Wednesday, October 13, 2010


The second portion of this years Run Across New Hampshire will take place on the Monadnock-Sunapee Greenway (MSG). After returning to Mount Sunapee after the initial 78 miles of our run, we'll head south along the MSG towards the summit of Mount Monadnock. The MSG was first created by The Society for the Protection of New Hampshire Forests. The trail runs through three NH state parks, and now over 80 private land owners voluntairily agree to host the trail, and in some cases, campsites on their land. Those looking to hike the entire trail in one shot typically take 3-4 days. The idea for the trail was first suggested by Allen Chamberlain whose goal it originally was to connect this trail with Mount Moosilauke in New Hampshire's White Mountains, an the vast network of trails in the north.

The trail followed the old roads past farms and small New England villages where innkeepers offered simple room and board. During the Great Depression the trail fell into disuse. The 1938 Hurricane and the advent of World War II effectively ended the original trail; it was not maintained again. The new route was developed after a summer-long study by the Forest Society in 1974. The trail travels through the towns of Newbury, Goshen, Washington, Stoddard, Harrisville, Dublin and Jaffrey.

The Society for the Protection of New Hampshire Forests
Around since 1901 it is now one of the nations most effective statewide land conservation organizations. As a non-profit membership organization, the Forest Society is dedicated to protecting the state's most important landscapes while promoting the wise use of its renewable natural resources. made up of over 10,000 members, this organization helps protect 928 NH Properties totaling 166,603 acres of land. They do abundant work with easements, permanent land acquisitons, land management, advocacy and education.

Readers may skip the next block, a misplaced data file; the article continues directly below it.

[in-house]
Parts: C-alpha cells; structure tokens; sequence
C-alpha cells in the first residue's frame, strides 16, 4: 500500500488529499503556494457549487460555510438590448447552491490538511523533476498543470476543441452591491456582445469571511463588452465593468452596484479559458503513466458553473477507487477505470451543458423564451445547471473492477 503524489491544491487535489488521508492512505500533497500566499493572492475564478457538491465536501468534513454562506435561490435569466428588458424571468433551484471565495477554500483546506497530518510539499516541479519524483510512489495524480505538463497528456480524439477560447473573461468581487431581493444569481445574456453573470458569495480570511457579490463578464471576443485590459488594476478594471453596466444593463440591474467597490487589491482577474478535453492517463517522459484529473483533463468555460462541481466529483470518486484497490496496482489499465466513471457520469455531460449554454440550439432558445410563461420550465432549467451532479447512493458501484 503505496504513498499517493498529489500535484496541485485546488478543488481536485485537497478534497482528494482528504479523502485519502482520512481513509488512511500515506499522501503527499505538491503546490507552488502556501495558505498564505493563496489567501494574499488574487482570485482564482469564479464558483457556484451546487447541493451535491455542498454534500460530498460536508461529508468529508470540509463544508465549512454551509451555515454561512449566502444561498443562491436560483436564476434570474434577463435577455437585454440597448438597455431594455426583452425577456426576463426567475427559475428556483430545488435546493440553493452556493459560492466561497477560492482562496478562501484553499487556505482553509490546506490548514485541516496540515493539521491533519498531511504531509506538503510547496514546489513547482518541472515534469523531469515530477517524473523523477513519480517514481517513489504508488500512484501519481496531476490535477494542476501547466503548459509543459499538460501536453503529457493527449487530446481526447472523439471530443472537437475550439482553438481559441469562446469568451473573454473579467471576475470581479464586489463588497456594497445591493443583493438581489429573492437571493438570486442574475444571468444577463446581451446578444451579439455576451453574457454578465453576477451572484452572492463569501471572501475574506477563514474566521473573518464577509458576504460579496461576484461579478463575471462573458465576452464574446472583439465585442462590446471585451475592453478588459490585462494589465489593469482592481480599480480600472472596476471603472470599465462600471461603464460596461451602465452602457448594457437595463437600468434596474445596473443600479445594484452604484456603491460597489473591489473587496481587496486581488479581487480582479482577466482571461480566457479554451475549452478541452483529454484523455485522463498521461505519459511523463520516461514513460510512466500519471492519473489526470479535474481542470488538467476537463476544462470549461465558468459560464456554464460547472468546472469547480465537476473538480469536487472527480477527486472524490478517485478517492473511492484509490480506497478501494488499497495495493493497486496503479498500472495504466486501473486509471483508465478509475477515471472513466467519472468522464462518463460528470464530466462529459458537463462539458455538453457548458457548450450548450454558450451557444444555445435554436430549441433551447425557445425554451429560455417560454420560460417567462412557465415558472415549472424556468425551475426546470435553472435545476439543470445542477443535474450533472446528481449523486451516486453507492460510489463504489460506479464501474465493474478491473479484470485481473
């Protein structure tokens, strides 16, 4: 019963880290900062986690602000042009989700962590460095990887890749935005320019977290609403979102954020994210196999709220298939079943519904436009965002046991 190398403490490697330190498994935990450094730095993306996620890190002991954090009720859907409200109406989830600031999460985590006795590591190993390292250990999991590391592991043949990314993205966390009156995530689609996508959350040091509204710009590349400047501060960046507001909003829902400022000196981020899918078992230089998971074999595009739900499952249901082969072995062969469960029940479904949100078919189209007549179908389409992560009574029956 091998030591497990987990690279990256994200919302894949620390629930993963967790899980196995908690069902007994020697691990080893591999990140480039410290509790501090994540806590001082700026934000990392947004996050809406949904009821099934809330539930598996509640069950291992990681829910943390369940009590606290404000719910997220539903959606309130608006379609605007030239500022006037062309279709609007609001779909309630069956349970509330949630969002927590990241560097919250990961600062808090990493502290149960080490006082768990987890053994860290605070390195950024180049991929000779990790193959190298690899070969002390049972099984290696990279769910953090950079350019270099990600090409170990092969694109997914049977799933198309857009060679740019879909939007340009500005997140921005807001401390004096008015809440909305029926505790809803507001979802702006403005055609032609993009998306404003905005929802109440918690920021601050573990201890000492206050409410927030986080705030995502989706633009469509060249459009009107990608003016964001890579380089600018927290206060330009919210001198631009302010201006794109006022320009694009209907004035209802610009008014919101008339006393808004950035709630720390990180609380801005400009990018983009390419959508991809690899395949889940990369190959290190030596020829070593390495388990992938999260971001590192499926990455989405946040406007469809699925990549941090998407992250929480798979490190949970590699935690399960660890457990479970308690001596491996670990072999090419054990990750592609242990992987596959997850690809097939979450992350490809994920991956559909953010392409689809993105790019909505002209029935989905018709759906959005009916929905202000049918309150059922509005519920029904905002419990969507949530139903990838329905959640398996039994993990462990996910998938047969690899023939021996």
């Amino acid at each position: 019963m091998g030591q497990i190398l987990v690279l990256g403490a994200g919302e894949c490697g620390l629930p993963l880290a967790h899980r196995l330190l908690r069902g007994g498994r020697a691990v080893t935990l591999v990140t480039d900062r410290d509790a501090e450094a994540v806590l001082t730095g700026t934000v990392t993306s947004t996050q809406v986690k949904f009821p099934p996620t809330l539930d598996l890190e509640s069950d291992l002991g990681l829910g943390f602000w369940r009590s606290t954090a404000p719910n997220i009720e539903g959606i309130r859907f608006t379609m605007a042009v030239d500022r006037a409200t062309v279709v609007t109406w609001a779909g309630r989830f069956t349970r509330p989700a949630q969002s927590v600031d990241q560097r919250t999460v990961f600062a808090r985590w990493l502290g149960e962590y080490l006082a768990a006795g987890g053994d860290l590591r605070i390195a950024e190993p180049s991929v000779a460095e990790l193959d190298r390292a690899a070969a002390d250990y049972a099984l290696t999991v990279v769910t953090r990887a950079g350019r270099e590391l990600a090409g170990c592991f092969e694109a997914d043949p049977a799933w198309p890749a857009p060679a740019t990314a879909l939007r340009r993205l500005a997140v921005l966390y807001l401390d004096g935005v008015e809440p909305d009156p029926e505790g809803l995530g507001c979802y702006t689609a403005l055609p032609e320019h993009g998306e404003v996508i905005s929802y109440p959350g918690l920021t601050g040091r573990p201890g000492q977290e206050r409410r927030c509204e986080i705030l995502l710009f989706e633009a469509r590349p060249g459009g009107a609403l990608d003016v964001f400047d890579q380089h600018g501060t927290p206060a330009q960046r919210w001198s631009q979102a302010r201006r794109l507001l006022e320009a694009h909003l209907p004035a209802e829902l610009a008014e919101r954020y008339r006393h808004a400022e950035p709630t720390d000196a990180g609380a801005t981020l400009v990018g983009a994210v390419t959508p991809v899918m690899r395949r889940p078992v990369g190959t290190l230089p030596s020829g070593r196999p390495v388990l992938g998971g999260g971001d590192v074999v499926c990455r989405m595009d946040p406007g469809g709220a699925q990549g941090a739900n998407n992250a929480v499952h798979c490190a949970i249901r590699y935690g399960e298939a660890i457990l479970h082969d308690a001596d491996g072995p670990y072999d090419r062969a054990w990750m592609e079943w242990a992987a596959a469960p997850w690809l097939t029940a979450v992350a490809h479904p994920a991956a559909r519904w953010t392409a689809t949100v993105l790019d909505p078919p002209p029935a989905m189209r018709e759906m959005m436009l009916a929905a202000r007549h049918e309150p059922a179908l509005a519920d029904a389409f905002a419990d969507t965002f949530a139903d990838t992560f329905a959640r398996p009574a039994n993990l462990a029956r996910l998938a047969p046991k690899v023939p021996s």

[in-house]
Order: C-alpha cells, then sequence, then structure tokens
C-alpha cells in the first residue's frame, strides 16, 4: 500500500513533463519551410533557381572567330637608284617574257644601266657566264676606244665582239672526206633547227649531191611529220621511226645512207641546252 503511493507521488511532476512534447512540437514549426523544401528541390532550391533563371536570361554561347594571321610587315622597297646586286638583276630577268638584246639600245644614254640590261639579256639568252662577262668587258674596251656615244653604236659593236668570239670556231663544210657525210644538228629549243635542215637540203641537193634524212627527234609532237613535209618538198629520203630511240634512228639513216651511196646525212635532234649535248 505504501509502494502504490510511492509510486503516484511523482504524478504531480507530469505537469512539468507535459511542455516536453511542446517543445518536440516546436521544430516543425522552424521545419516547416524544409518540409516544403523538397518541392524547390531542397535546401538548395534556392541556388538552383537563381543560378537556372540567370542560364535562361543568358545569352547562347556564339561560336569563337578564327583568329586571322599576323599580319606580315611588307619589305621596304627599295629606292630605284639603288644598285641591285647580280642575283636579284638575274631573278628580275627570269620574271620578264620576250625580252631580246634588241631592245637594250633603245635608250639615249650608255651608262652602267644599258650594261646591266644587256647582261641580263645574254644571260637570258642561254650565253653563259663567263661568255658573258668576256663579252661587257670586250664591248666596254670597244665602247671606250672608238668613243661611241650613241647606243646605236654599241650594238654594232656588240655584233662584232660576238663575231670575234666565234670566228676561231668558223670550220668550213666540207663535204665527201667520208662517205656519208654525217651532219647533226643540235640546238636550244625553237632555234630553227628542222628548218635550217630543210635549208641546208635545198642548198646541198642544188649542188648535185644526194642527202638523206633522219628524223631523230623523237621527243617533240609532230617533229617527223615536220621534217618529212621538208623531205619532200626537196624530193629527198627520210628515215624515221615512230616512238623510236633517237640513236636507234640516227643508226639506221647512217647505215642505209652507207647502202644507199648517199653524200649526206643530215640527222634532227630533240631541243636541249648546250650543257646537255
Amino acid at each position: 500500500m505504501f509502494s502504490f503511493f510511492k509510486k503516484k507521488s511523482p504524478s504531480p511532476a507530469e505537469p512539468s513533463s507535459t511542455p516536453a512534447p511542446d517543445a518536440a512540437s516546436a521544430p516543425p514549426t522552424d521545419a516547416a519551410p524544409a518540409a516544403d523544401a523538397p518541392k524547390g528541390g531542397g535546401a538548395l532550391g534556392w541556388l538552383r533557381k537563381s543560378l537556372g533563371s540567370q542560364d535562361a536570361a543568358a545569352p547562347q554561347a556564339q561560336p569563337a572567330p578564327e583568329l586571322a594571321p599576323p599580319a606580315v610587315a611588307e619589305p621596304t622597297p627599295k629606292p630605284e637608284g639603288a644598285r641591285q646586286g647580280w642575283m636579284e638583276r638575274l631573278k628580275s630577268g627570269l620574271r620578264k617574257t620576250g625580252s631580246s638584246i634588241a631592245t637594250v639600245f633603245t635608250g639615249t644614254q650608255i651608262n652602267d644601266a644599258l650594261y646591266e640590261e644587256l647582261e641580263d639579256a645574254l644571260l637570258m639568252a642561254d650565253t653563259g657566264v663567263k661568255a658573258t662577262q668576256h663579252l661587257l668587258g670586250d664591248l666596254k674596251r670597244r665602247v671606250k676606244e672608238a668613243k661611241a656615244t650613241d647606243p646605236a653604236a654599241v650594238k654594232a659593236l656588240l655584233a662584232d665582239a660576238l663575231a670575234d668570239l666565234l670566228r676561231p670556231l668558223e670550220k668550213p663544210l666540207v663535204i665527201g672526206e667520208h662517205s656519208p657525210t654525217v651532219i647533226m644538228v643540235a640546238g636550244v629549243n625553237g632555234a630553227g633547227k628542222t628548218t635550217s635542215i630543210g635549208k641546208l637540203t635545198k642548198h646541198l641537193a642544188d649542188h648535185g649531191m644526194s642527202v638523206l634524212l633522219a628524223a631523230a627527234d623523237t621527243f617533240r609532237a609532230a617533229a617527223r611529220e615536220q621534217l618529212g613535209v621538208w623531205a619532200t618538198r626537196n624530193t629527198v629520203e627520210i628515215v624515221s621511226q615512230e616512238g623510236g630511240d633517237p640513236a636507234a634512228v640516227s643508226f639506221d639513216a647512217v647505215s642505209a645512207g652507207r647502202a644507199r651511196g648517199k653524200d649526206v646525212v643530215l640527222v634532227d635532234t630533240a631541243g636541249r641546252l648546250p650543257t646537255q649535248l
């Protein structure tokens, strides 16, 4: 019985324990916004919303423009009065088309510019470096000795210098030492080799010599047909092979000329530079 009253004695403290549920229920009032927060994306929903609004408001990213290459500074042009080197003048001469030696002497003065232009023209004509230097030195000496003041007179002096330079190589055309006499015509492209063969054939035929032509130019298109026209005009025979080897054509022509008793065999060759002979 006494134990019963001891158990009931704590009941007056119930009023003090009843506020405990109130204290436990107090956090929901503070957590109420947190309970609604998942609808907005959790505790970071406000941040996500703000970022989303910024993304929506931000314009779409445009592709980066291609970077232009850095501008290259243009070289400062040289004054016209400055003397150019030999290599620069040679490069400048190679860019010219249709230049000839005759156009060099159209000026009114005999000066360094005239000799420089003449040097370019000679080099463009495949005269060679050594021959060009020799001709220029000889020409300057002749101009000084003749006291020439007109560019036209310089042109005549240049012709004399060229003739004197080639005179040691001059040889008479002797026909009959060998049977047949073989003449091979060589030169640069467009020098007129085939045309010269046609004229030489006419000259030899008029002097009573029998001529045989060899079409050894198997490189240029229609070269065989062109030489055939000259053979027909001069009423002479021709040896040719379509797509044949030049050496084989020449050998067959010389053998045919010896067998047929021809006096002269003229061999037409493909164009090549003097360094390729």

The Forest Society acquires title to 600 acres on Mount Monadnock, beginning a process that ends up protecting more than 4,000 acres on the landmark mountain.
1948: The Forest Society transfers its 1,116 acres on Mount Sunapee to the state of New Hampshire.
1970: The Forest Society opens an EcoCenter at Mount Monadnock to teach the 75,000 annual visitors about the mountain's ecology.
1971: The Forest Society negotiates its first conservation easement, which allows landowners to keep their land while preventing future development.

A large portion of the final 50 miles of our journey travels along the rural roads of the Monadnock Region via the MSG. The trail wins it way through old pastures and farm lands, long since abandoned cellar holes and pieces of history many of the 1.4 million living in New Hampshire know very little about. We're excited to bring a piece of this forgotten history to life through the efforts of our run.

Pictures from The MSG
Mount Sunapee
Fern Forest on Lovewell Mtn.
Pillsbury State Park
The View from Pitcher Mountain
Mount Monadnock